“I feel I’ve too short a time, probably, to do much,” he says, “but I’ll do anything I can to get that bloody man Richards — and the others — into public knowledge.”

 
#2
Let's throw in the Dockers who kicked off in 37/38(not sure of the dates) who refused to load ships with war supplies for Poland 'cos' they gave the Soviets a good kicking in 1920/21 working its way all through the war to Eden/Churchill/Rooselvelt for the ultimate betrayal. And yes, Millipedes father was RN and he loved his 'adopted' country.
 
#3
A Reds under the beds article designed to remind people of the Russian menace?
 

seaweed

LE
Book Reviewer
#5
'Traitors' by Chapman Pincher explains how the whole Red thing was stitched together (but doesn't cover Veille's stuff, CP can't be everywhere).
 
#6
If true, it's ironic that the real beneficiaries of most of this were not the Soviets but the Capitalist Pigs in America.
 

seaweed

LE
Book Reviewer
#7
I picked up a second-hand copy of Chapman Pincher's 1987 'Traitors' the other day. Having read its catalogue of (to my mind) convincing if circumstantial evidence that under Roger Hollis MI5 was effectively controlled by Moscow, and he was influencing things at a senior level long before he became DG. Time and again, it would seem, efforts to rid the public service of traitors were frustrated at a high level - and politicians and the Americans gratuitously misled.
 

AfghanAndy

On ROPS
On ROPs
#8
Aces,Irks and back room boys touches on sabotage in WW2 of brand new aircraft. Clogging up the oxygen supply with grease was a classic.
 
#9
I picked up a second-hand copy of Chapman Pincher's 1987 'Traitors' the other day. Having read its catalogue of (to my mind) convincing if circumstantial evidence that under Roger Hollis MI5 was effectively controlled by Moscow, and he was influencing things at a senior level long before he became DG. Time and again, it would seem, efforts to rid the public service of traitors were frustrated at a high level - and politicians and the Americans gratuitously misled.

I hate to burst your bubble, but the alleged treachery of Roger Hollis has been 'done to death'. Chapman Pincher's research was flawed (and particularly nasty) and he was determined the blacken the name of Hollis because of earlier professional associations. John Cairncross was later identified as the '5th Man' and he admitted it late in life; moreover another Cambridge alumni was identified about 5 years ago - principally Paddy Costello, who ended up with the NZ Mission to Moscow at the end of WWII. Although his descendents have defended Costello, recently released NZSIS records make it clear that he was working for the KGB, and he spent time at Trinity college with Blunt and Philby, and was recruited by Dr Arnold Deutsch.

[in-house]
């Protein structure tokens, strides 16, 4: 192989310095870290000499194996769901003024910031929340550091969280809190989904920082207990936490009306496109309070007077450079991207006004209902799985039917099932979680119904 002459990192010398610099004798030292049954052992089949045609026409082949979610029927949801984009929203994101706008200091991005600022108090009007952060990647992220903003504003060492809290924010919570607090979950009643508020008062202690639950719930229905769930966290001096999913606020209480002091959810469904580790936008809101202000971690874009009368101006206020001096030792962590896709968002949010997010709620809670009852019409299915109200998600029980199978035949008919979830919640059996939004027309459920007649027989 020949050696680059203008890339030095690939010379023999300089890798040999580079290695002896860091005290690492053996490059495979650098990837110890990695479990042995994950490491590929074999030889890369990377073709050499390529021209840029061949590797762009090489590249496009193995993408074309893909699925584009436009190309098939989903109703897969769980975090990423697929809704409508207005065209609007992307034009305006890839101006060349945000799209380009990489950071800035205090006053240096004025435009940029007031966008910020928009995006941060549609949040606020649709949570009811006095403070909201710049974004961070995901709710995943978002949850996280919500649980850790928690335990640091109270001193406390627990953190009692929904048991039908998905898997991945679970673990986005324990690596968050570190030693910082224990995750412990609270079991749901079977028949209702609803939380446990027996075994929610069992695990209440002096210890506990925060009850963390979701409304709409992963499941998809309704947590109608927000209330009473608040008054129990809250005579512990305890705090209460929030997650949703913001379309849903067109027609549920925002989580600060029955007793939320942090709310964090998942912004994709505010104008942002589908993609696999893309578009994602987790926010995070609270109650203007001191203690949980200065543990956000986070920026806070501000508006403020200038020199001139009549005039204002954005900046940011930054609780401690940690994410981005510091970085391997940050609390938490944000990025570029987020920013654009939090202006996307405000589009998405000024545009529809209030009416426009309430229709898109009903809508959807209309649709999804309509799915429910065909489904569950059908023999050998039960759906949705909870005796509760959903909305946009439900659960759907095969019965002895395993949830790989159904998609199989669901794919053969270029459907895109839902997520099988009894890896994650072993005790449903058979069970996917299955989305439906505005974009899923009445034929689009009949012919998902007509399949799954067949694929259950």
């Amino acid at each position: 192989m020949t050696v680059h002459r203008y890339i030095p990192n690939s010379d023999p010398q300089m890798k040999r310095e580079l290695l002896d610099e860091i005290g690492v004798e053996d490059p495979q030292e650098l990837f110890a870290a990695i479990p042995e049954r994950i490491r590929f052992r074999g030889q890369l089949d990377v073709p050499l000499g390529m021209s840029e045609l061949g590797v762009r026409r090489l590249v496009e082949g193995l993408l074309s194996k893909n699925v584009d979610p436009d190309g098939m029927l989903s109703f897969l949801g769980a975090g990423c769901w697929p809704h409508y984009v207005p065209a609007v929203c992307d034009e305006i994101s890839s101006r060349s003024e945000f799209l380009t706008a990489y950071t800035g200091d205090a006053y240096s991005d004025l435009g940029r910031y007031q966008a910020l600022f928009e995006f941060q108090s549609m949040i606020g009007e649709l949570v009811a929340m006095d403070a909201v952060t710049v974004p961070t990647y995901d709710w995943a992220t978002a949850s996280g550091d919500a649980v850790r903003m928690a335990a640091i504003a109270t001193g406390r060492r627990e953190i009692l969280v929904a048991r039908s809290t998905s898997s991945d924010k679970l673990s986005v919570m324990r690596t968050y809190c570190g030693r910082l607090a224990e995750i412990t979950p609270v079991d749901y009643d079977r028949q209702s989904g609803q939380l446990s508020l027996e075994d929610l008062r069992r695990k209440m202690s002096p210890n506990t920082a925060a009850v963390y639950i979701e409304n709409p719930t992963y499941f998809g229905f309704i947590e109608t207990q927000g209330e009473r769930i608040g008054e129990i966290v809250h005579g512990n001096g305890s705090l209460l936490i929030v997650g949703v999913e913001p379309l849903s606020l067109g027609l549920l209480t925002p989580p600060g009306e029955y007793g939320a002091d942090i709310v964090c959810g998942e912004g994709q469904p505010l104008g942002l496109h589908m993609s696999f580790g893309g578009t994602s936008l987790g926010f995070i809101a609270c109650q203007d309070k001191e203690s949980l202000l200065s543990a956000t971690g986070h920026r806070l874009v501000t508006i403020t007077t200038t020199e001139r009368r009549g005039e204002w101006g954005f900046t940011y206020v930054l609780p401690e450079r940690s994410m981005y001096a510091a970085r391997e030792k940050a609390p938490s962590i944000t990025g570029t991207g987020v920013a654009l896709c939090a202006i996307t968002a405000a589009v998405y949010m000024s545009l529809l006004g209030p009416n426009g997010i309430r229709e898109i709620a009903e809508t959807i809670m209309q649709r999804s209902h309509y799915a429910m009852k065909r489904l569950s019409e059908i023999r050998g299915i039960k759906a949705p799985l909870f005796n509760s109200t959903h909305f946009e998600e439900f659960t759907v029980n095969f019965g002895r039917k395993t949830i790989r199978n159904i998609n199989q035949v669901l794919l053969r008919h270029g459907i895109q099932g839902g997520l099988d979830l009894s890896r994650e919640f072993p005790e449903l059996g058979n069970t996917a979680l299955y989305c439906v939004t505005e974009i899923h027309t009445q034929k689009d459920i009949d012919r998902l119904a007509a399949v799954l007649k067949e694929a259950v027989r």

With respect to Hollis, can I refer to you to Christoper Andrew's masterly tome 'Defence of the Realm'?
 

AlienFTM

MIA
Book Reviewer
#10
My eldest brother was born in 1942 (I was born in 1955). He provided me with a link back to the war as he could recount stories he'd heard himself, including the effect of the death of my uncle, bayoneted in a field hospital bed up the Irrawaddy in 1944, on my grandfather.

My father and his brother, coal miners (reserved occupation) but their everything into the war effort (all three services told my father to get back down the pit). At some point in the war (presumably pre-Barbarossa), the union called a strike in support of their Soviet comrades. I have never grasped the logic of how stopping mining coal to fight the Hun was supporting Uncle Joe Stalin. Father and uncle refused to strike and each of them managed to break the single-day tonnage of coal shifted by a single man, shaming the miners (if not the union) into returning to work.
 
#11
Let's throw in the Dockers who kicked off in 37/38(not sure of the dates) who refused to load ships with war supplies for Poland 'cos' they gave the Soviets a good kicking
"In 1943 there were two major stoppages, one was a strike of 12,000 bus drivers and conductors and the other of dockers in Liverpool and Birkenhead. Both were a considerable embarrassment to Bevin since they involved mainly TGWU members. 1944 marked the peak of wartime strike action with over two thousand stoppages involving the loss of 3,714,000 days' production. This led to the imposition of Defence Regulation 1AA, supported by the TUC, which now made incitement to strike unlawful. "

That's from the TUC's own website - http://www.unionhistory.info/timeline/1939_1945.php